# Tensors with no content but size

`torch.zeros(0,3,3)`, when printed, yields, `tensor([], size=(0, 3, 3))`, as opposed to `torch.zeros(3,3)`, which yields `tensor([[0., 0., 0.], [0., 0., 0.], [0., 0., 0.]]) `]

Can anyone please explain the differences between the two? What is the first tensor? It doesn’t seem to have any values (zeros) inside it, but is of size (0,3,3)… I looked up the documentations on `torch.zeros()`, but didn’t see anything related to this…

The first has literally 0 = `0*3*3` elements. The second has 9 = `3*3` elements.

You didn’t ask, but as background: Zero-sized tensors are not useful per se (and the earliest PyTorch versions didn’t support them), but in many applications it turned out that it is good to have them to more gracefully deal with corner cases.

Best regards

Thomas

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thank you for the answer! Could you please explain what “having 0=033 elements” mean?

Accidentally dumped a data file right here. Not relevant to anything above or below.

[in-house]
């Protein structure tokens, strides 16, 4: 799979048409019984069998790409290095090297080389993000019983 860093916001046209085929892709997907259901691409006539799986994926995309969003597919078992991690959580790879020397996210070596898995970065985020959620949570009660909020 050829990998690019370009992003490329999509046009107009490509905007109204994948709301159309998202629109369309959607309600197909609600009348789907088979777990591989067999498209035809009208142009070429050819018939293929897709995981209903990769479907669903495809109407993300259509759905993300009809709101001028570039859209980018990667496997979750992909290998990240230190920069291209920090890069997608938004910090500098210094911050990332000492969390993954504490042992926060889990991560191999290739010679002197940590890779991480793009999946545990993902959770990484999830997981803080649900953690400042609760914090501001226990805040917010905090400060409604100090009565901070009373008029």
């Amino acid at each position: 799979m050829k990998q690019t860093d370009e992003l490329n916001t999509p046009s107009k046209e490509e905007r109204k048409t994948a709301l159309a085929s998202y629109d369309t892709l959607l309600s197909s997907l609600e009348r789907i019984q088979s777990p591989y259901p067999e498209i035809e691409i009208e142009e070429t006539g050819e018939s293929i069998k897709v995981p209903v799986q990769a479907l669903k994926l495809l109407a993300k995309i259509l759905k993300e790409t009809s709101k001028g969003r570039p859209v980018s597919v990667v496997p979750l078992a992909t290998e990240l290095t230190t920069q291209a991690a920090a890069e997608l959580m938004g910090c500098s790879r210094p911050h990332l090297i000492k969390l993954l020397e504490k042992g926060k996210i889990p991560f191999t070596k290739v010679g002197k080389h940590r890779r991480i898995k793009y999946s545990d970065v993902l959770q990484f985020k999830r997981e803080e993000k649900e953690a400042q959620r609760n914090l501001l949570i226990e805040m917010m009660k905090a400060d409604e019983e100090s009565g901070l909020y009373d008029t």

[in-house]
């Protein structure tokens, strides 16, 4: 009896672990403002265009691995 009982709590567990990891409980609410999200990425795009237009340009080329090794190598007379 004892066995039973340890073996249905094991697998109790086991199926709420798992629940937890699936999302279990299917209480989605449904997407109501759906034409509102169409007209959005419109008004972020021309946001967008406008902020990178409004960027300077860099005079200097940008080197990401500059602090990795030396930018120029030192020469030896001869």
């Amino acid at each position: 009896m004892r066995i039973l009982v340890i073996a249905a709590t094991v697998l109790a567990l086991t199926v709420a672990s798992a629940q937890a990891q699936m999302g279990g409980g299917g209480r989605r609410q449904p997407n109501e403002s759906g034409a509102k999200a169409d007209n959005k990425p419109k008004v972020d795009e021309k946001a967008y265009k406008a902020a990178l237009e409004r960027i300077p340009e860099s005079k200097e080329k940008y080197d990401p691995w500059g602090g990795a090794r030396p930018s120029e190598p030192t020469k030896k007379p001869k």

It means “Thomas needs to use backticks more”. I edited the post above to show the `*`.

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Ahh I see ! Could you please explain, then, the `size=(0,3,3)` part of the output? When I print out `print(torch.zeros(0,3,3).shape)` it yields `torch.Size([0, 3, 3])`. Does this mean that the tensor has no elements (0=`0*3*3`) , but has an attribute `Size` that is `[0,3,3]`?? Shouldn’t the `.shape` yield zero as the tensor has no elements?

All tensors have some metadata, size is one of them. Also, a 0x3x3 tensor is different to a 0x3 one, but you could not tell the difference if it didn’t print it.

Best regards

Thomas

I see! Thank you it was really helpful!